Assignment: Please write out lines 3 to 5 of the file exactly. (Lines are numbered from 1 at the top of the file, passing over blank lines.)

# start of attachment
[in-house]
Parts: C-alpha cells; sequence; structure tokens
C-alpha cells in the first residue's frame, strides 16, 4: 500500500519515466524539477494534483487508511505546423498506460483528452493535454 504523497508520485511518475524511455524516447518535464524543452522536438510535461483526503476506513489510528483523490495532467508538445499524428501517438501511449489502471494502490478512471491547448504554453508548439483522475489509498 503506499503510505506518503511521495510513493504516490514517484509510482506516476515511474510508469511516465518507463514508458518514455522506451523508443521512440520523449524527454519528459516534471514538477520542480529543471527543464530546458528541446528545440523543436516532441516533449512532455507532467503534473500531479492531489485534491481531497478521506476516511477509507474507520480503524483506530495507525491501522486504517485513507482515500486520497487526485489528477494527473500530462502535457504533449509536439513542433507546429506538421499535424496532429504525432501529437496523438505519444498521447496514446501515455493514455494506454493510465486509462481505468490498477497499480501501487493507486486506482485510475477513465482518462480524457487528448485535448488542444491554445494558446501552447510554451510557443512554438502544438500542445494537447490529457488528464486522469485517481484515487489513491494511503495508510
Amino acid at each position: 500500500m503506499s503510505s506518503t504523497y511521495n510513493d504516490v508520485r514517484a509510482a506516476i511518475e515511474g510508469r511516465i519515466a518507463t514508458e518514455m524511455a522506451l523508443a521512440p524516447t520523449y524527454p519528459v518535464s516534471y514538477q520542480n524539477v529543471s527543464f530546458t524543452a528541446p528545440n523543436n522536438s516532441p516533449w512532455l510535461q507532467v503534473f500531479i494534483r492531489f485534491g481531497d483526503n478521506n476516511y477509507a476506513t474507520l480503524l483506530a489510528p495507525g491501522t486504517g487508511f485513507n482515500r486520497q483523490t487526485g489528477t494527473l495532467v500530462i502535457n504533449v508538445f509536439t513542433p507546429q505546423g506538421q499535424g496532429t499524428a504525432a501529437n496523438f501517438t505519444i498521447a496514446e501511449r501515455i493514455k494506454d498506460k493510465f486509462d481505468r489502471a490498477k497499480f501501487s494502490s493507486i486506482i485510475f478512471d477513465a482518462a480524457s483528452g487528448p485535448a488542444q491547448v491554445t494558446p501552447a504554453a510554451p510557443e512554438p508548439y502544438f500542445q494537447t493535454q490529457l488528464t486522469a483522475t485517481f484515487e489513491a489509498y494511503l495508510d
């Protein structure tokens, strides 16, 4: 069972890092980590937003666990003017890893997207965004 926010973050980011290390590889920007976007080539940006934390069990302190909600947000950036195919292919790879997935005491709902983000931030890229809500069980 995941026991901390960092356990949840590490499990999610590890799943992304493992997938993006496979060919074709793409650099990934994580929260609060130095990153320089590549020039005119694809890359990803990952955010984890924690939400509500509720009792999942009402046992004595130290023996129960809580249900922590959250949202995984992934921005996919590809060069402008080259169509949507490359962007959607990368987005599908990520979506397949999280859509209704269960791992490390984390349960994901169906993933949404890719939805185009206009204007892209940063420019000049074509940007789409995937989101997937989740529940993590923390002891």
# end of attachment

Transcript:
C-alpha cells in the first residue's frame, strides 16, 4: 500500500519515466524539477494534483487508511505546423498506460483528452493535454 504523497508520485511518475524511455524516447518535464524543452522536438510535461483526503476506513489510528483523490495532467508538445499524428501517438501511449489502471494502490478512471491547448504554453508548439483522475489509498 503506499503510505506518503511521495510513493504516490514517484509510482506516476515511474510508469511516465518507463514508458518514455522506451523508443521512440520523449524527454519528459516534471514538477520542480529543471527543464530546458528541446528545440523543436516532441516533449512532455507532467503534473500531479492531489485534491481531497478521506476516511477509507474507520480503524483506530495507525491501522486504517485513507482515500486520497487526485489528477494527473500530462502535457504533449509536439513542433507546429506538421499535424496532429504525432501529437496523438505519444498521447496514446501515455493514455494506454493510465486509462481505468490498477497499480501501487493507486486506482485510475477513465482518462480524457487528448485535448488542444491554445494558446501552447510554451510557443512554438502544438500542445494537447490529457488528464486522469485517481484515487489513491494511503495508510
Amino acid at each position: 500500500m503506499s503510505s506518503t504523497y511521495n510513493d504516490v508520485r514517484a509510482a506516476i511518475e515511474g510508469r511516465i519515466a518507463t514508458e518514455m524511455a522506451l523508443a521512440p524516447t520523449y524527454p519528459v518535464s516534471y514538477q520542480n524539477v529543471s527543464f530546458t524543452a528541446p528545440n523543436n522536438s516532441p516533449w512532455l510535461q507532467v503534473f500531479i494534483r492531489f485534491g481531497d483526503n478521506n476516511y477509507a476506513t474507520l480503524l483506530a489510528p495507525g491501522t486504517g487508511f485513507n482515500r486520497q483523490t487526485g489528477t494527473l495532467v500530462i502535457n504533449v508538445f509536439t513542433p507546429q505546423g506538421q499535424g496532429t499524428a504525432a501529437n496523438f501517438t505519444i498521447a496514446e501511449r501515455i493514455k494506454d498506460k493510465f486509462d481505468r489502471a490498477k497499480f501501487s494502490s493507486i486506482i485510475f478512471d477513465a482518462a480524457s483528452g487528448p485535448a488542444q491547448v491554445t494558446p501552447a504554453a510554451p510557443e512554438p508548439y502544438f500542445q494537447t493535454q490529457l488528464t486522469a483522475t485517481f484515487e489513491a489509498y494511503l495508510d
């Protein structure tokens, strides 16, 4: 069972890092980590937003666990003017890893997207965004 926010973050980011290390590889920007976007080539940006934390069990302190909600947000950036195919292919790879997935005491709902983000931030890229809500069980 995941026991901390960092356990949840590490499990999610590890799943992304493992997938993006496979060919074709793409650099990934994580929260609060130095990153320089590549020039005119694809890359990803990952955010984890924690939400509500509720009792999942009402046992004595130290023996129960809580249900922590959250949202995984992934921005996919590809060069402008080259169509949507490359962007959607990368987005599908990520979506397949999280859509209704269960791992490390984390349960994901169906993933949404890719939805185009206009204007892209940063420019000049074509940007789409995937989101997937989740529940993590923390002891």